• On January 12, 2010, a 7.0 magnitude earthquake hits Haiti, causing widespread destruction in Port-au-Prince. Haitian authorities currently believe that the disaster has claimed between 200,000 and 250,000 lives.[41] Over 2 million inhabitants were affected and over 3 million in need of emergency aid.
  • 2010 seen many Major Earthquake disasters so far with a total 14 Earthquakes in less than 2 1/2 months, with an average year containing a total of 25, while most years have 12 Quakes above 7.0 Magnitude, 2010 has already seen 4, nearly 1/2 an annual amount in less than a season, this suggests 2010 will be known as Earthquake Year.
  • The 2009 flu pandemic fizzles out by February 2010, and proves not nearly as dangerous as expected.[42]

Society

  • According to UN estimates, the World population is expected to reach around 7.5 billion people by the end of the decade, representing a significant slowdown in growth. In Europe and Japan, the population is projected to decline during the decade.[45]

Science and technology

Technology

Electronics and communications

Transportation

Science

Space exploration

Artist's rendering of an Orion spacecraft in lunar orbit
  • In 2010 an international team of astronomers, including two from Hertfordshire, discovered the youngest planet outside the solar system. This planet named BD+20°1790 was estimated to be "just" 35 million years old.
  • The Constellation space program is expected to begin in 2010. Under this program, the Orion is set to replace the Space Shuttle around 2014 or 2015. This is expected to follow a period of several years beginning with the scheduled retirement of the space shuttle program in 2010 in which NASA will not have an active manned spacecraft launch program.

Physics

Environment

Popular culture

Film

  • Kathryn Bigelow, became the first female to receive the best director award in Academy award history, just a day before International Women's day, Kathryn wept on stage as she received the historic award.

Music

Architecture

Sports

The opening ceremony at the Vancouver 2010 Winter Olympics

Notable sporting events to be held in the 2010s:

See also

References

  1. ^ Happy twenty-ten!
  2. ^ http://www.abc.net.au/2000/mill/dating.htm
  3. ^ 'Twenty Tens' to become nickname for next decade, survey says
  4. ^ Jones, Sam (1 January 2010). "A new decade: what's in a name?" (in English). United Kingdom: The Guardian. http://www.guardian.co.uk/uk/2010/jan/01/new-decade-name-2010. Retrieved 12 January 2010.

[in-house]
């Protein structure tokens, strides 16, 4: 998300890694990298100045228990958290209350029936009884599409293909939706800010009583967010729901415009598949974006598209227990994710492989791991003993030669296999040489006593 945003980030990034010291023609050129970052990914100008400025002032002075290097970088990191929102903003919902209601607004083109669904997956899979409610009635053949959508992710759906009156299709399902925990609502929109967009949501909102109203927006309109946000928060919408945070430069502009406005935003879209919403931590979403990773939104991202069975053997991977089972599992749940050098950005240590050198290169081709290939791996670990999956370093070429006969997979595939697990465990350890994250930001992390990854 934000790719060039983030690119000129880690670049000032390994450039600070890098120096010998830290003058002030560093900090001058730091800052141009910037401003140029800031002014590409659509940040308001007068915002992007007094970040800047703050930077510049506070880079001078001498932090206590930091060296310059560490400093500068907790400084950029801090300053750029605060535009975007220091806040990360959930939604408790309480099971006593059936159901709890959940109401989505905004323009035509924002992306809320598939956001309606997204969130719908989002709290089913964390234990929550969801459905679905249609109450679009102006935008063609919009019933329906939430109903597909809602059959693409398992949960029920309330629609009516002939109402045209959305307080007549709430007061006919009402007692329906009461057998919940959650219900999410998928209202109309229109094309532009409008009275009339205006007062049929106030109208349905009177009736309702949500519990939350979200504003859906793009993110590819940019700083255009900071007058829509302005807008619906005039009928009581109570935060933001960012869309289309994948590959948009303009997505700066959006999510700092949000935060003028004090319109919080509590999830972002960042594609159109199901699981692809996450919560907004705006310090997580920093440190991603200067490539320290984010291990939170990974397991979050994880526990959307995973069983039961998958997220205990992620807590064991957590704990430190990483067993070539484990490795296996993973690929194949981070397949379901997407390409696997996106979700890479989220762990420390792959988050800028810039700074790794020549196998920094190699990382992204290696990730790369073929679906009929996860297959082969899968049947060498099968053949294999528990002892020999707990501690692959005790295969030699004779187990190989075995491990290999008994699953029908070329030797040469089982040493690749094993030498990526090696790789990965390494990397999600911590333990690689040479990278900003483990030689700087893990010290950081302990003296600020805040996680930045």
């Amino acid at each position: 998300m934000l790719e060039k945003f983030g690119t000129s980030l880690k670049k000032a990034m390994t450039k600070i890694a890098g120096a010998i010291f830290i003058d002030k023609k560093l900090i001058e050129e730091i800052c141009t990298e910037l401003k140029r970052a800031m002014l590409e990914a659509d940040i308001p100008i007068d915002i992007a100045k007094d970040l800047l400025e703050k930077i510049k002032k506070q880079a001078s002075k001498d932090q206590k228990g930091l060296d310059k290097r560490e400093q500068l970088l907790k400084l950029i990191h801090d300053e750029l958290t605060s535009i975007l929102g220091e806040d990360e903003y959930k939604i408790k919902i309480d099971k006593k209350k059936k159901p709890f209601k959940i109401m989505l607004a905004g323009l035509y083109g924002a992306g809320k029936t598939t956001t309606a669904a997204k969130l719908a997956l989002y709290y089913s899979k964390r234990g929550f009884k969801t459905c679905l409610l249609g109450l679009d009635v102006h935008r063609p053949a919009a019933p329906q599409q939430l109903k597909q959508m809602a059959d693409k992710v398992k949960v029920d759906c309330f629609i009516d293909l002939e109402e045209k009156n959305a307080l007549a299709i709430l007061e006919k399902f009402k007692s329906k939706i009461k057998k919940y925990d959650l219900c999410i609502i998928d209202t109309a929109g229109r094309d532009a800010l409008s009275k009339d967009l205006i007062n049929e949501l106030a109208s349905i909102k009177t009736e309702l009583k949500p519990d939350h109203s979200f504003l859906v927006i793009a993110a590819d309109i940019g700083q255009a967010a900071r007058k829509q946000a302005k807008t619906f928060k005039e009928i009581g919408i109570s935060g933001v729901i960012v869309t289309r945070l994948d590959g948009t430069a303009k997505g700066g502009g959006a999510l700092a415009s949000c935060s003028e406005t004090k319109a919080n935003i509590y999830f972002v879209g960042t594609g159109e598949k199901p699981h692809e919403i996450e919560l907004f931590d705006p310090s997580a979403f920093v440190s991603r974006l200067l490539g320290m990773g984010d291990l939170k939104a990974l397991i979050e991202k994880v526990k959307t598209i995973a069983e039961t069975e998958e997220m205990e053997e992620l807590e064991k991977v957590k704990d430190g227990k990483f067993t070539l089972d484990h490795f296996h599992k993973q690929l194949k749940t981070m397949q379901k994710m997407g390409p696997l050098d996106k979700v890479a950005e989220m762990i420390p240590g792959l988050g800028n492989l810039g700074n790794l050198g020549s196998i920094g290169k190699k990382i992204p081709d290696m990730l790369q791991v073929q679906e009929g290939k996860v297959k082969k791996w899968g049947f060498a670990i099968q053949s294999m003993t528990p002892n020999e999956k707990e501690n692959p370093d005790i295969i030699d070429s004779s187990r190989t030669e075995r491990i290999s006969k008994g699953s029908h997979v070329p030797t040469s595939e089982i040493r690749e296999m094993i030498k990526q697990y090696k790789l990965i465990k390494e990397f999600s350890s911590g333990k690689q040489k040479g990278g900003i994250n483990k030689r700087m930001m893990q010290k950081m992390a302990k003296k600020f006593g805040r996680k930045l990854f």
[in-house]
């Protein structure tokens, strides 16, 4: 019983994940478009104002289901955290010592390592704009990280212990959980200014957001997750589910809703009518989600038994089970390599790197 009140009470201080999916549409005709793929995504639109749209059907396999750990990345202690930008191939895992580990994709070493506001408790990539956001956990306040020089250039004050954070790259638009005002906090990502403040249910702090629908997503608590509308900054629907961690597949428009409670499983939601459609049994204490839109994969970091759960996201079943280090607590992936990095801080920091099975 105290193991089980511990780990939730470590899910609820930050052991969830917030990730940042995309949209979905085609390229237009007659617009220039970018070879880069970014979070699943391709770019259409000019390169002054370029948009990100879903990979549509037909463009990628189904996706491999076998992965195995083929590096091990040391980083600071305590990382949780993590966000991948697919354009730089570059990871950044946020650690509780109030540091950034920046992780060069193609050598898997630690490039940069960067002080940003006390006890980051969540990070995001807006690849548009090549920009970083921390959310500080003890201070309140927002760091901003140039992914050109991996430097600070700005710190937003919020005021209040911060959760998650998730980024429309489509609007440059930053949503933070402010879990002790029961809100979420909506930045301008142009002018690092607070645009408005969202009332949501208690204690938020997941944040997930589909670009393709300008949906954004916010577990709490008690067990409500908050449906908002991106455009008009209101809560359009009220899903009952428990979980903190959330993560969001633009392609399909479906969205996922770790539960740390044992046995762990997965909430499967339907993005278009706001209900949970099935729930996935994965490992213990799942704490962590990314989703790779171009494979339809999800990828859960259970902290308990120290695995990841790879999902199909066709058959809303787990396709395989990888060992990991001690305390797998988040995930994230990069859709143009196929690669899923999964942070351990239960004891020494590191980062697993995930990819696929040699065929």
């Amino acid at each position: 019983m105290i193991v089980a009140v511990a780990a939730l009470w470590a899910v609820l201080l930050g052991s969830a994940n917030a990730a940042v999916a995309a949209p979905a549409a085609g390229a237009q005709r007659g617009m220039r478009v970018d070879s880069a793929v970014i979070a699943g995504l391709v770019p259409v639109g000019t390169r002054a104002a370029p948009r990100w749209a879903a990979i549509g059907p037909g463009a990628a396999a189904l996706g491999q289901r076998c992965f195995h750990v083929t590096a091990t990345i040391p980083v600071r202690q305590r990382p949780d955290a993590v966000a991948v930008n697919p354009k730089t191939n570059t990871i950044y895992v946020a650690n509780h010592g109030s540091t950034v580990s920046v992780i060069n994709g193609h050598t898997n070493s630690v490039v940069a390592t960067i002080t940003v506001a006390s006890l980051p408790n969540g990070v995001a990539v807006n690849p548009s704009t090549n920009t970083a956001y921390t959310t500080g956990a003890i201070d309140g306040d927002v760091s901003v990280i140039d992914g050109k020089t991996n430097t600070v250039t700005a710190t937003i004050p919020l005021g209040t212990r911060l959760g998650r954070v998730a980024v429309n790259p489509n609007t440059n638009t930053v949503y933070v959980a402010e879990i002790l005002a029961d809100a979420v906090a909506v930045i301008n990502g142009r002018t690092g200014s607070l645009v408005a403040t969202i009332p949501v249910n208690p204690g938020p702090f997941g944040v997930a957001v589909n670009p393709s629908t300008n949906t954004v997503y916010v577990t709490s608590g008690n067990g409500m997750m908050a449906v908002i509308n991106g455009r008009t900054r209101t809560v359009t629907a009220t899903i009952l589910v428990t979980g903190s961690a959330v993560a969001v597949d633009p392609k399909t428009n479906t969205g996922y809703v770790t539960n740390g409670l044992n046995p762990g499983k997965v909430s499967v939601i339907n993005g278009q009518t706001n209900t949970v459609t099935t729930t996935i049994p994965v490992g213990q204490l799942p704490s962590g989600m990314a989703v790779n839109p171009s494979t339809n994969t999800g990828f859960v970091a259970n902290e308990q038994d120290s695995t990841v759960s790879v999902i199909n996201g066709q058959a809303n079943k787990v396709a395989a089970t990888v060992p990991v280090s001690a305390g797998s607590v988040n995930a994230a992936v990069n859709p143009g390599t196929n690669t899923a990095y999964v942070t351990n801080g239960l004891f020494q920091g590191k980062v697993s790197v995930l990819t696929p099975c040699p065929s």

5. ^ "New Year revellers welcome in 2010" (in English). United Kingdom: BBC News. 1 January 2010. http://news.bbc.co.uk/1/hi/8435944.stm. Retrieved 12 January 2010. 
  6. ^ "It's the end of the Noughties, we feel fine". news.com.au. October 26, 2009. http://www.news.com.au/story/0,27574,26249965-5019258,00.html. Retrieved October 26, 2009. 
  7. ^ Norfolk, Andrew (April 4, 2005). "Experts clash over millennium bugbear". The Times (London). http://www.timesonline.co.uk/tol/news/uk/article376957.ece. 
  8. ^ "Labels for Years? A Question for Linguists?". FieldNotes: for the Anthropology of British Columbia. 2005-07-28. http://www.anthroblog.tadmcilwraith.com/2005/07/28/labels-for-years-a-question-for-linguists/. 
  9. ^ London Olympic Games and Paralympic Games Act 2006 British Crown 2006; Accessed February 22, 2007
  10. ^ Experts clash over millennium bugbearThe Times
  11. ^ Damian, Fletcher (1 January 2010). "What should we call the decade after the noughties?". Daily Mirror. http://www.mirror.co.uk/news/weird-world/2010/01/01/what-should-we-call-the-decade-after-the-noughties-115875-21934414/. Retrieved 6 January 2010. 
  12. ^ Atfield, Cameron (1 January 2010). "After 10 years of Noughtiness, what's next?". Brisbane Times. http://www.brisbanetimes.com.au/lifestyle/after-10-years-of-noughtiness-whats-next-20091231-lku8.html. Retrieved 6 January 2010. 
  13. ^ ANI (2 January 2010). "Will the next decade be the tweenies, tens, or teens?". Economic Times (India). http://economictimes.indiatimes.com/news/news-by-industry/et-cetera/Will-the-next-decade-be-the-tweenies-tens-or-teens/articleshow/5403321.cms. Retrieved 6 January 2010. 
  14. ^ Jones, Sam (1 January 2010). "A new decade: what's in a name?". The Guardian. http://www.guardian.co.uk/uk/2010/jan/01/new-decade-name-2010. Retrieved 6 January 2010. 
  15. ^ Sekou, Dr. Malik (5 January 2010). "2010—The Second Decade of the 21st Century Begins" (in English). US Virgin Islands: The St. Croix Source. http://stcroixsource.com/content/commentary/op-ed/2010/01/05/2010-second-decade-21st-century-begins. Retrieved 12 January 2010. 
  16. ^ "In New York, 21st Century’s Second Decade Opening with New Lighting Technology" (in English). United States: Energy Business Daily. 30 December 2009. http://energybusinessdaily.com/power/in-new-york-21st-centurys-second-decade-opening-with-new-lighting-technology/. Retrieved 12 January 2010.